5. Mortgage Foreclosure: Appellate court reversed and the circuit court affirmed: In this residential mortgage foreclosure action, the question is whether, after a judicial sale of property, a party may seek to vacate an underlying default judgment of foreclosure under section 2-1301(e) of the Code of Civil Procedure (the Code) (735 ILCS 5/2-1301(e) (West 2010)) or whether the Illinois Mortgage Foreclosure Law (the Foreclosure Law) (735 ILCS 5/15-1101 et seq. (West 2010)) governs the mode of procedure.   The supreme court held that, after a motion to confirm a judicial sale has been filed, the foreclosure statute governs and provides the standards for a court’s exercise of discretion in dealing with a motion to vacate. At this point, it is not sufficient under the mortgage statute to merely raise a meritorious defense to the complaint. However, that is not what happened here because the motion to vacate preceded the motion to confirm. Here, the circuit court could consider the motion to vacate under civil procedure law. However, under these facts, the circuit court did not err in denying the motion, even under that more liberal standard. The defendant, who admitted her default, was properly served, and had notice of the default, the judgment of foreclosure, and the sale. What she later raised were pleading defenses asserted for the first time.Justice Theis delivered the judgment of the court, with opinion. Chief Justice Garman and Justices Freeman, Kilbride, Karmeier, and Burke concurred in the judgment and opinion. Justice Thomas took no part in the decision.

No. 2013 IL 115469     Wells Fargo Bank, N.A., v. McCluskey     Filed 11-21-13 (RJC)


This mortgage foreclosure case comes from Du Page County and involves a residential property located in Naperville. In 2009, defendant McCluskey executed a promissory note for $330,186, on the property, with Wells Fargo Bank as the mortgage holder. Foreclosure proceedings were begun in 2010 for nonpayment, but defendant, after service, did not answer or plead. An order of default and judgment of foreclosure were entered in 2011. This appeal involves the interplay of the Mortgage Foreclosure Law and the Code of Civil Procedure when vacation of a default judgment is sought. After negotiations on a loan modification collapsed and a rescheduled sale date arrived, Wells Fargo was the successful bidder on the property for a price of $235,985.69, but, before Wells Fargo moved to confirm the sale, the defendant filed a motion to vacate the default judgment and set aside the sale under the law of civil procedure, rather than mortgage law. The circuit court denied her motion and, later, confirmed the sale.  The defendant appealed, challenging the denial of her motion to vacate. In opposition, Wells Fargo argued that mortgage law, which is more restrictive than civil procedure law, takes precedence here and limits a court’s discretion to refuse confirmation of a sale to four specific grounds. The appellate court reversed and remanded, holding that the circuit court could exercise its discretion under civil procedure law, even after a judicial sale, if the movant could present a compelling excuse for lack of diligence and a meritorious defense. Wells Fargo appealed to the Illinois Supreme Court.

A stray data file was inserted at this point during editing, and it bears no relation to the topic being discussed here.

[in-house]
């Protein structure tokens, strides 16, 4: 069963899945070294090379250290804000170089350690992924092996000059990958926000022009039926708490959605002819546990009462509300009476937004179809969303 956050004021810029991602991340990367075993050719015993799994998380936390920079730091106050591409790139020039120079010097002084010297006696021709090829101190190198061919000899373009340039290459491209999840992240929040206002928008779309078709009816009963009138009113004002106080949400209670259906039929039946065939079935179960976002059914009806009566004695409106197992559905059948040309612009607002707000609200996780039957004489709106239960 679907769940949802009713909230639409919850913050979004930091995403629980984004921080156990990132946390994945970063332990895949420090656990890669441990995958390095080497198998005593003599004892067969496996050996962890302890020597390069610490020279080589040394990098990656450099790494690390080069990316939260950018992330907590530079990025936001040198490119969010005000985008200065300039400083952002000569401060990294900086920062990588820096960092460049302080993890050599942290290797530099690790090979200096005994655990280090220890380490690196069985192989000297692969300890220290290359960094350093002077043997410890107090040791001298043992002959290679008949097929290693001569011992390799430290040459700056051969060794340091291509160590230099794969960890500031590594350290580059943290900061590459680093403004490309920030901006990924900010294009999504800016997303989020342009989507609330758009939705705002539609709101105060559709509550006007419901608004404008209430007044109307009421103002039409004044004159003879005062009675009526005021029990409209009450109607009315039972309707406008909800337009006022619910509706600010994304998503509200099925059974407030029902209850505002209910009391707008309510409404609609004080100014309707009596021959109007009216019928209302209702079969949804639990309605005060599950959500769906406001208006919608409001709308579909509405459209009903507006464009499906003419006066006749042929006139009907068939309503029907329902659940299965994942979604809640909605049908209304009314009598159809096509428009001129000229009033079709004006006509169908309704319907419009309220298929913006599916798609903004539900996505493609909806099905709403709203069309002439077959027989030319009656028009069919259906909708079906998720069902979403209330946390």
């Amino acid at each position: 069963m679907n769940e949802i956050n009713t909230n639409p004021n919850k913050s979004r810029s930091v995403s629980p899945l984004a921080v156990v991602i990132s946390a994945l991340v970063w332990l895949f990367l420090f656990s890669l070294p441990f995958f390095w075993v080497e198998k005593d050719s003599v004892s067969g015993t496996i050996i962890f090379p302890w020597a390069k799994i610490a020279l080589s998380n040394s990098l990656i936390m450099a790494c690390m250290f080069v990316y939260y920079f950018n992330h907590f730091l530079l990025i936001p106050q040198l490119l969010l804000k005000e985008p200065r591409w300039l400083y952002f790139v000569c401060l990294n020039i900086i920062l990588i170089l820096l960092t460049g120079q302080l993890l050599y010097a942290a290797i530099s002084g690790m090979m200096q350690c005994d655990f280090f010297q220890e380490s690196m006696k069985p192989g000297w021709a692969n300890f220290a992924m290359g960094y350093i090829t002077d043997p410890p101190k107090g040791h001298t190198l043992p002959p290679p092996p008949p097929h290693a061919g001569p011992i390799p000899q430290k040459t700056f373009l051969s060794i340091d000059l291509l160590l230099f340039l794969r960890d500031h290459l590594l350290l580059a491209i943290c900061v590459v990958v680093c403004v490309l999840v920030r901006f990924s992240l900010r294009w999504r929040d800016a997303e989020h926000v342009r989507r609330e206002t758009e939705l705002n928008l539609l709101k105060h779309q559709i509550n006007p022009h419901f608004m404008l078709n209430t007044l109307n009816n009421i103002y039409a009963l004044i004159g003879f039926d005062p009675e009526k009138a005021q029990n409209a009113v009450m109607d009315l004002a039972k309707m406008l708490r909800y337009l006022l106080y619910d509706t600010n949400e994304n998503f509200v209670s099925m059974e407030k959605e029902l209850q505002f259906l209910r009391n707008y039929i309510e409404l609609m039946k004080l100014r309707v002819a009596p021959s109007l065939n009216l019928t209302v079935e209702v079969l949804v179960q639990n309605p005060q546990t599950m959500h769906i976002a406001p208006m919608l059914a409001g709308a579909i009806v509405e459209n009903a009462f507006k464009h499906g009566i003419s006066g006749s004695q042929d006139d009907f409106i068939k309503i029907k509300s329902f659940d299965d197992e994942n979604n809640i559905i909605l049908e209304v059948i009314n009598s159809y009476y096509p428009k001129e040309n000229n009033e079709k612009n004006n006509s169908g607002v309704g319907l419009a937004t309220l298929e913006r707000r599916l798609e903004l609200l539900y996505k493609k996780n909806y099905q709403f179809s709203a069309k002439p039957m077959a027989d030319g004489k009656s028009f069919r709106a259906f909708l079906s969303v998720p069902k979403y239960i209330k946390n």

The supreme court held that, after a motion to confirm a judicial sale has been filed, the foreclosure statute governs and provides the standards for a court’s exercise of discretion in dealing with a motion to vacate. At this point, it is not sufficient under the mortgage statute to merely raise a meritorious defense to the complaint. However, that is not what happened here because the motion to vacate preceded the motion to confirm. Here, the circuit court could consider the motion to vacate under civil procedure law. However, under these facts, the circuit court did not err in denying the motion, even under that more liberal standard. The defendant, who admitted her default, was properly served, and had notice of the default, the judgment of foreclosure, and the sale. What she later raised were pleading defenses asserted for the first time.  The appellate court was reversed and the circuit court was affirmed.

6. Property Tax Code/EPA/Appeals: Appellate court affirmed: The supreme court said that the time at which a taxing body such as this board of education may have a voice in how certified pollution control facilities within their borders are taxed is when value has actually been assessed by the Department of Revenue. At that time, school boards may apply for review and correction of assessments, ask for a hearing, and seek review in the circuit court. Even in such a situation, the law does not authorize direct review in the appellate court.  The supreme court also pointed out that the question of whether an item qualifies as a pollution control facility for tax purposes is a technical one between the entity seeking certification and regulatory officials. Statute makes no provision for involvement of any other parties in the certification process, and concerns arising from this arrangement are for the legislature to resolve. Justice Karmeier delivered the judgment of the court, with opinion.  Chief Justice Garman and Justices Freeman, Thomas, Kilbride, and Theis concurred in the judgment and opinion. Justice Burke took no part in the decision.